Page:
Religious harmony is nothing to be sniffed at. For decades now, we in Singapore have been lucky compared to pretty much everywhere else in the world. All the religions here respect each other and maintain a fragile peace and balance.
What happens though when a person of a religion attacks his own religious leaders? Well…something like this I suppose.
If you can’t understand it, no worries because Google Translate is all over it!
There are some young asatizah promoting the service of being a terawih priest at home for a fee of $ 85 per night. Each prayer should not exceed 8 people, including the imam. This means, each congregation pays $ 12.10 for terawih prayers using the services of the imam. Apparently, this young asatizah exploited the Covid-19 situation which limited the participation of reciting in the mosque. It is not wrong to seek sustenance through religious services. But not by charging a fee to be a priest. This spoils the sincerity of the prayer: what is the intention of the imam? It also shows the misunderstanding of the congregation who use such services. Terawih prayers can be done alone (not even obligatory) and God looks at sincerity. The beautiful recitation and the status of the imam do not make the prayer more acceptable or get more reward. Prayer is not a transaction and religion should not be considered as something for sale. The act of promoting the services of prayer imams violates religious ethics and sensibilities. This shows the failure to appreciate Islam among those who are educated in the field of religion. It is transactional relsigion like this that destroys the spirituality that is the essence of religion. Religion is not an external performative that can be traded. Although ritual is important, it is not the same as the essence of the religion itself. And let the rituals that connect us with God not be traded.
TLDR? Don’t worry, we get that too.
Basic gist of it is this; Facebook user Mohamed Imran thinks its wrong for Muslim Religious Leaders to charge up to SG$85 to perform terawih prayers (a special kind of prayer) at home. Usually, terawih services are done after evening prayers during Ramadhan, at mosques or communal prayer sites.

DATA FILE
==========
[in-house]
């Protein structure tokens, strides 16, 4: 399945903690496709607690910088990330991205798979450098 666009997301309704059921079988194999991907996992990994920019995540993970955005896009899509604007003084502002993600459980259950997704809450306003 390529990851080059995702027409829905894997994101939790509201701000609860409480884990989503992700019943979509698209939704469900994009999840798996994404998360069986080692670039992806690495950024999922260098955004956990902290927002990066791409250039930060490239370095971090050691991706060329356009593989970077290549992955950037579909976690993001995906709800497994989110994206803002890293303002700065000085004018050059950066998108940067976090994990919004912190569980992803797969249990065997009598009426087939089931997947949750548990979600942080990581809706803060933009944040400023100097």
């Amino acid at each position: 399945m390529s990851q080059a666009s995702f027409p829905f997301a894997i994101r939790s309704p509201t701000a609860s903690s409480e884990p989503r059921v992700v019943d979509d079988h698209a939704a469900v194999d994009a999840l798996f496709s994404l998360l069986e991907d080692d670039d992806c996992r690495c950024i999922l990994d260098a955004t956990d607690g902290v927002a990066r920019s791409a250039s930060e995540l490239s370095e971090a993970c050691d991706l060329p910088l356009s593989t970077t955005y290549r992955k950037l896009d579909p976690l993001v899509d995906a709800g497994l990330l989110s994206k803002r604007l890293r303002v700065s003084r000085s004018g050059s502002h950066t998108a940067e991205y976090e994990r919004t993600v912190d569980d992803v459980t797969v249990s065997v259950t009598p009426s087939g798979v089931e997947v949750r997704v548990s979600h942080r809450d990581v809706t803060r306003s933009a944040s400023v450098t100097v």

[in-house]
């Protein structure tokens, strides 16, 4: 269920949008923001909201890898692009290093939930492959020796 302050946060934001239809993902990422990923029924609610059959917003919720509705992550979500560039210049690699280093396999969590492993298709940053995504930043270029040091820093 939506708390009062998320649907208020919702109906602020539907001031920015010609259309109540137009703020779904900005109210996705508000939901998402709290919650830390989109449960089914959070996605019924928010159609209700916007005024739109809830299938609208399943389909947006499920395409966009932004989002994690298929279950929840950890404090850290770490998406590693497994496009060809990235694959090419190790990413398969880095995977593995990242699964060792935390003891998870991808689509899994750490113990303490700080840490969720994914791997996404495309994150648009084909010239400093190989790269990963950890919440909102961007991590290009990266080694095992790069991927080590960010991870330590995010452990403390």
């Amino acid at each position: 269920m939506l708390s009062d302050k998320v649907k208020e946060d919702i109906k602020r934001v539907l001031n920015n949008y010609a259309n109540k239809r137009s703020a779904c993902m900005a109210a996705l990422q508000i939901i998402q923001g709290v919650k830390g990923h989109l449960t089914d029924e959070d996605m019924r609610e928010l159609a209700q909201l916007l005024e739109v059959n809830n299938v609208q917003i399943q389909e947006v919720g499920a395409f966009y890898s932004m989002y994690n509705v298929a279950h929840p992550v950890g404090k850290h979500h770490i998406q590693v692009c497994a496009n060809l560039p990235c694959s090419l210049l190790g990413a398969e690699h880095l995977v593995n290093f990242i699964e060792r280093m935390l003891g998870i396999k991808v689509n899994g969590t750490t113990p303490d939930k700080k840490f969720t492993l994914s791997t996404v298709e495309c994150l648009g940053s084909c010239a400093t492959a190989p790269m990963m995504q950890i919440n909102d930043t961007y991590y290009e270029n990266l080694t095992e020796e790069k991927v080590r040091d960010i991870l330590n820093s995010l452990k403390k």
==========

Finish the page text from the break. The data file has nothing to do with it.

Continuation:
Of course, due to COVID-19 restrictions, that’s no longer possible, so Imams have started to offer private services for those willing to hire them.
Imran takes offence at the fact that these Imams are charging for what he thinks should be a free service.
In a sense, he’s right.
When terawih prayers were done in the past, they were always free. In his view, the Imams are exploiting the current situation by charging to perform a service that is optional.
I can see where he’s coming from…but most some Netizens disagree on his views, such this post.
Hana Saemon-Beck makes a pretty good counterargument too, especially from a purely logical point of view. She contends that the money paid is for expenses and is relatively cheap, especially when compared to other religious services. Hana also brings up the point that the service is compulsory, nobody is being coerced into paying.
All very valid reasons, which many responders seem to resonate with.
Most of the other comments are in Malay and are mostly about the same things the English ones are.
Due to the similarities in reasoning for the posts, I’ve decided to just pick one out for translating.
Translated, Nggantheng basically says that charging is fine to cover for the Imam’s transportation and meal. He also says that it’s not up to us to accuse others of using religion to make money. In that case, why not also accuse madrasah teachers, marriage solemnization officers and other religious workers of working for money?
Both sides have very good points to take into account and contemplate. I’m no Muslim scholar and this isn’t an opinion piece so I’ll just keep my thoughts to myself.
What about you? What do you think?